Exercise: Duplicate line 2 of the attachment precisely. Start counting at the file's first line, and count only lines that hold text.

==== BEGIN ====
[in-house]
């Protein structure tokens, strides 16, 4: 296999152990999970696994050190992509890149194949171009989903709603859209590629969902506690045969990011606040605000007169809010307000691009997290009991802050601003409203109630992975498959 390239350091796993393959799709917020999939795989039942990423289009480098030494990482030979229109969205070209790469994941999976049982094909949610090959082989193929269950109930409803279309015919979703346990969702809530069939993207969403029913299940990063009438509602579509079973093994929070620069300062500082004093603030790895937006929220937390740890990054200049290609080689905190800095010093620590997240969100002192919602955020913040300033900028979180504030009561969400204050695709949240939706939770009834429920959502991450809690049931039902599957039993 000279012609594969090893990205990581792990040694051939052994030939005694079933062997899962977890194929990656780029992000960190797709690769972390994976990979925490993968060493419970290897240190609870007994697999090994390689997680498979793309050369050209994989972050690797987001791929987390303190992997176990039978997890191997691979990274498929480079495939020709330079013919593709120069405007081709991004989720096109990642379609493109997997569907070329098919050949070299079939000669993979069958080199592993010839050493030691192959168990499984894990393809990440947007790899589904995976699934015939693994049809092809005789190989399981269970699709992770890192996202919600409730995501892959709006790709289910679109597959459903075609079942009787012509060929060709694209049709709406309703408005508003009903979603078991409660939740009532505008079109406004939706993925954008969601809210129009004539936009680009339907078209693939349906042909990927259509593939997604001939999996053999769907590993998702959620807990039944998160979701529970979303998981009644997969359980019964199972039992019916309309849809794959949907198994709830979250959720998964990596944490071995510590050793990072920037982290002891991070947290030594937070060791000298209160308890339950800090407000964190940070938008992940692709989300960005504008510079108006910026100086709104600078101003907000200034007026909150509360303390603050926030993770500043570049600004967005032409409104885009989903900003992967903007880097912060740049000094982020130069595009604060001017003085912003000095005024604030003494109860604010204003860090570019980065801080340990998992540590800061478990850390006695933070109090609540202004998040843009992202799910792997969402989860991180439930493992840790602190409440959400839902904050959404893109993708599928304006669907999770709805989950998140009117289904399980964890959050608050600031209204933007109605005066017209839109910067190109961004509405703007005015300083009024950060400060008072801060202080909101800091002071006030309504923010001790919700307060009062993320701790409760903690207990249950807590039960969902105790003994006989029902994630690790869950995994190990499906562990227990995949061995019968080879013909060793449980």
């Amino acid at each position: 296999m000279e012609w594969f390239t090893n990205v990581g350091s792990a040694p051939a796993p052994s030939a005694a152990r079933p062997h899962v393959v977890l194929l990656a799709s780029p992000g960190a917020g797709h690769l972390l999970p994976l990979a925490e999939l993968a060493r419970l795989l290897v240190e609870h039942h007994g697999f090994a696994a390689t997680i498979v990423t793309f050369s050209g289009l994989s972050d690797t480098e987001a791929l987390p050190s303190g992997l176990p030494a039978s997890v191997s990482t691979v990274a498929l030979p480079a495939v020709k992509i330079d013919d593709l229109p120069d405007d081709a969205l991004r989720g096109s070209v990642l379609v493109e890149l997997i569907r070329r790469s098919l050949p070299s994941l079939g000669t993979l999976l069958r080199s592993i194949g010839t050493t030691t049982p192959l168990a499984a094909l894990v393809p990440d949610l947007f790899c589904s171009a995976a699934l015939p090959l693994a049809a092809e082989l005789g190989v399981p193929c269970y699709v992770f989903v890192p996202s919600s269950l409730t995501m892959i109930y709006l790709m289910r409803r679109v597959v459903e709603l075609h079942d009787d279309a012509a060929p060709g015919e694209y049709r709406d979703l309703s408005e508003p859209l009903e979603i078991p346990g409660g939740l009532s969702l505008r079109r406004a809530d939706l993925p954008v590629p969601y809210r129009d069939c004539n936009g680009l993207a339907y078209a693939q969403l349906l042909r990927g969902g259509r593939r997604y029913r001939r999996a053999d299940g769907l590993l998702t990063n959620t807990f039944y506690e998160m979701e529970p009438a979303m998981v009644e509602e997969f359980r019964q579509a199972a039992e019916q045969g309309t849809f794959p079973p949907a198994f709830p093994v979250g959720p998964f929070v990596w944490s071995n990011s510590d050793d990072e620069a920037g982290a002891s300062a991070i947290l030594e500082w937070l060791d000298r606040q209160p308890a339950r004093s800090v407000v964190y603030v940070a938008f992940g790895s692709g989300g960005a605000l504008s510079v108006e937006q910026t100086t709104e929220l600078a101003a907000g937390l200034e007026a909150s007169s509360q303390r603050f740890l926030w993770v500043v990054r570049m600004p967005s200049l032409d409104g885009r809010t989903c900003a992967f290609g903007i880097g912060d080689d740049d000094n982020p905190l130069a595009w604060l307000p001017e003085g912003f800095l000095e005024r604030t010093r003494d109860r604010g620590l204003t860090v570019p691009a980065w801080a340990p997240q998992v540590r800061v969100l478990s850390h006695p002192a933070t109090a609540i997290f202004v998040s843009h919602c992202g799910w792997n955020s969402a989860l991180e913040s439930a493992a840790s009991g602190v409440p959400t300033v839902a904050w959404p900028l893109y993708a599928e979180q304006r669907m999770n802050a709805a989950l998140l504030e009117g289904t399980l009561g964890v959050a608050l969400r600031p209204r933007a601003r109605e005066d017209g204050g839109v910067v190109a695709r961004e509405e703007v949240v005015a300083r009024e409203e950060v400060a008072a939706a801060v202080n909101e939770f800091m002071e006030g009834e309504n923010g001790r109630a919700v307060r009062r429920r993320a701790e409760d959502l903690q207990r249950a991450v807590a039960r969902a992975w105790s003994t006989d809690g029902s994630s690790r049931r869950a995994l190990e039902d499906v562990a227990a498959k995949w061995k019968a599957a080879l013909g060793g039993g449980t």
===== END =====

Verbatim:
């Protein structure tokens, strides 16, 4: 296999152990999970696994050190992509890149194949171009989903709603859209590629969902506690045969990011606040605000007169809010307000691009997290009991802050601003409203109630992975498959 390239350091796993393959799709917020999939795989039942990423289009480098030494990482030979229109969205070209790469994941999976049982094909949610090959082989193929269950109930409803279309015919979703346990969702809530069939993207969403029913299940990063009438509602579509079973093994929070620069300062500082004093603030790895937006929220937390740890990054200049290609080689905190800095010093620590997240969100002192919602955020913040300033900028979180504030009561969400204050695709949240939706939770009834429920959502991450809690049931039902599957039993 000279012609594969090893990205990581792990040694051939052994030939005694079933062997899962977890194929990656780029992000960190797709690769972390994976990979925490993968060493419970290897240190609870007994697999090994390689997680498979793309050369050209994989972050690797987001791929987390303190992997176990039978997890191997691979990274498929480079495939020709330079013919593709120069405007081709991004989720096109990642379609493109997997569907070329098919050949070299079939000669993979069958080199592993010839050493030691192959168990499984894990393809990440947007790899589904995976699934015939693994049809092809005789190989399981269970699709992770890192996202919600409730995501892959709006790709289910679109597959459903075609079942009787012509060929060709694209049709709406309703408005508003009903979603078991409660939740009532505008079109406004939706993925954008969601809210129009004539936009680009339907078209693939349906042909990927259509593939997604001939999996053999769907590993998702959620807990039944998160979701529970979303998981009644997969359980019964199972039992019916309309849809794959949907198994709830979250959720998964990596944490071995510590050793990072920037982290002891991070947290030594937070060791000298209160308890339950800090407000964190940070938008992940692709989300960005504008510079108006910026100086709104600078101003907000200034007026909150509360303390603050926030993770500043570049600004967005032409409104885009989903900003992967903007880097912060740049000094982020130069595009604060001017003085912003000095005024604030003494109860604010204003860090570019980065801080340990998992540590800061478990850390006695933070109090609540202004998040843009992202799910792997969402989860991180439930493992840790602190409440959400839902904050959404893109993708599928304006669907999770709805989950998140009117289904399980964890959050608050600031209204933007109605005066017209839109910067190109961004509405703007005015300083009024950060400060008072801060202080909101800091002071006030309504923010001790919700307060009062993320701790409760903690207990249950807590039960969902105790003994006989029902994630690790869950995994190990499906562990227990995949061995019968080879013909060793449980």